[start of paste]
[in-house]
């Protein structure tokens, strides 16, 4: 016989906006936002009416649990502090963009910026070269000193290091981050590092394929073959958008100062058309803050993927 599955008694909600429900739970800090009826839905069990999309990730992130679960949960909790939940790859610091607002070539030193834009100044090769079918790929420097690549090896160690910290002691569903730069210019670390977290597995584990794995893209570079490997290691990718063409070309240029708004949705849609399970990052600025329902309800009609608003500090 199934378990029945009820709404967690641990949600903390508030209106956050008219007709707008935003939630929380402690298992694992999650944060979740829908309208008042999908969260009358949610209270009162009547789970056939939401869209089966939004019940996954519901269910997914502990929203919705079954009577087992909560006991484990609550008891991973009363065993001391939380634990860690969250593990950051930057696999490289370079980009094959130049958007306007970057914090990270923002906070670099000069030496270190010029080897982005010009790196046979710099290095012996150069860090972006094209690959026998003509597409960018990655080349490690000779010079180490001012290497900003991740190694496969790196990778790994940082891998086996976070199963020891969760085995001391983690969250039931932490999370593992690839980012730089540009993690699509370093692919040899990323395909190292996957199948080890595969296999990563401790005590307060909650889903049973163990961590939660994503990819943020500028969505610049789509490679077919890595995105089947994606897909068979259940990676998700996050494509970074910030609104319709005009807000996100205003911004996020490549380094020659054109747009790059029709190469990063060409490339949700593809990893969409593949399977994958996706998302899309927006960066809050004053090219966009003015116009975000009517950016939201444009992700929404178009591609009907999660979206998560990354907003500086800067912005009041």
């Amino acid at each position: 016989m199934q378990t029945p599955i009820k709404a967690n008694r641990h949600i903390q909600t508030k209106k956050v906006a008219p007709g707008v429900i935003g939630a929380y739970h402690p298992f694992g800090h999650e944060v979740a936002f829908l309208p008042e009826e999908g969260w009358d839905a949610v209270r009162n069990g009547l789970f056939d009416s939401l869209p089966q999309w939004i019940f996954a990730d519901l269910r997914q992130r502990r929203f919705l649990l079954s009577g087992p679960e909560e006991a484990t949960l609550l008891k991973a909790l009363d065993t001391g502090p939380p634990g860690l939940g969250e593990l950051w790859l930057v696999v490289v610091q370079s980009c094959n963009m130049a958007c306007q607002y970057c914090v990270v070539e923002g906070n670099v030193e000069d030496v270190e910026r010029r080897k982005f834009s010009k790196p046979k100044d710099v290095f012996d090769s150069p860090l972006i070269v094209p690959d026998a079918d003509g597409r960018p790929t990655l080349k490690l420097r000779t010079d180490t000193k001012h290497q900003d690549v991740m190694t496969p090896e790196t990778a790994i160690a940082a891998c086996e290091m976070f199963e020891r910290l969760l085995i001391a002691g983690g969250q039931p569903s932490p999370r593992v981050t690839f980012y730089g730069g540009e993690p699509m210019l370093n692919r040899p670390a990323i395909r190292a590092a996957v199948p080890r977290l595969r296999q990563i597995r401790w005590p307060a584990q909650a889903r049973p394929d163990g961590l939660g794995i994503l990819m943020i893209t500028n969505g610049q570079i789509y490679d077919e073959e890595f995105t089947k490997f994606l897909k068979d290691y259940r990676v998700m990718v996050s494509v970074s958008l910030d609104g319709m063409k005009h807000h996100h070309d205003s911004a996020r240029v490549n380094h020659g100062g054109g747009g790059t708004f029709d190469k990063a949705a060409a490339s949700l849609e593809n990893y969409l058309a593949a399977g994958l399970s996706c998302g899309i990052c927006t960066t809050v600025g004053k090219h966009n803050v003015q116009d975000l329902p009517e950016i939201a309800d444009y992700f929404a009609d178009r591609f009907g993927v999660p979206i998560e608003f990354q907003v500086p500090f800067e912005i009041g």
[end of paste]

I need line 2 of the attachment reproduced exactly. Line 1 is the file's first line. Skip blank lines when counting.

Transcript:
């Protein structure tokens, strides 16, 4: 016989906006936002009416649990502090963009910026070269000193290091981050590092394929073959958008100062058309803050993927 599955008694909600429900739970800090009826839905069990999309990730992130679960949960909790939940790859610091607002070539030193834009100044090769079918790929420097690549090896160690910290002691569903730069210019670390977290597995584990794995893209570079490997290691990718063409070309240029708004949705849609399970990052600025329902309800009609608003500090 199934378990029945009820709404967690641990949600903390508030209106956050008219007709707008935003939630929380402690298992694992999650944060979740829908309208008042999908969260009358949610209270009162009547789970056939939401869209089966939004019940996954519901269910997914502990929203919705079954009577087992909560006991484990609550008891991973009363065993001391939380634990860690969250593990950051930057696999490289370079980009094959130049958007306007970057914090990270923002906070670099000069030496270190010029080897982005010009790196046979710099290095012996150069860090972006094209690959026998003509597409960018990655080349490690000779010079180490001012290497900003991740190694496969790196990778790994940082891998086996976070199963020891969760085995001391983690969250039931932490999370593992690839980012730089540009993690699509370093692919040899990323395909190292996957199948080890595969296999990563401790005590307060909650889903049973163990961590939660994503990819943020500028969505610049789509490679077919890595995105089947994606897909068979259940990676998700996050494509970074910030609104319709005009807000996100205003911004996020490549380094020659054109747009790059029709190469990063060409490339949700593809990893969409593949399977994958996706998302899309927006960066809050004053090219966009003015116009975000009517950016939201444009992700929404178009591609009907999660979206998560990354907003500086800067912005009041």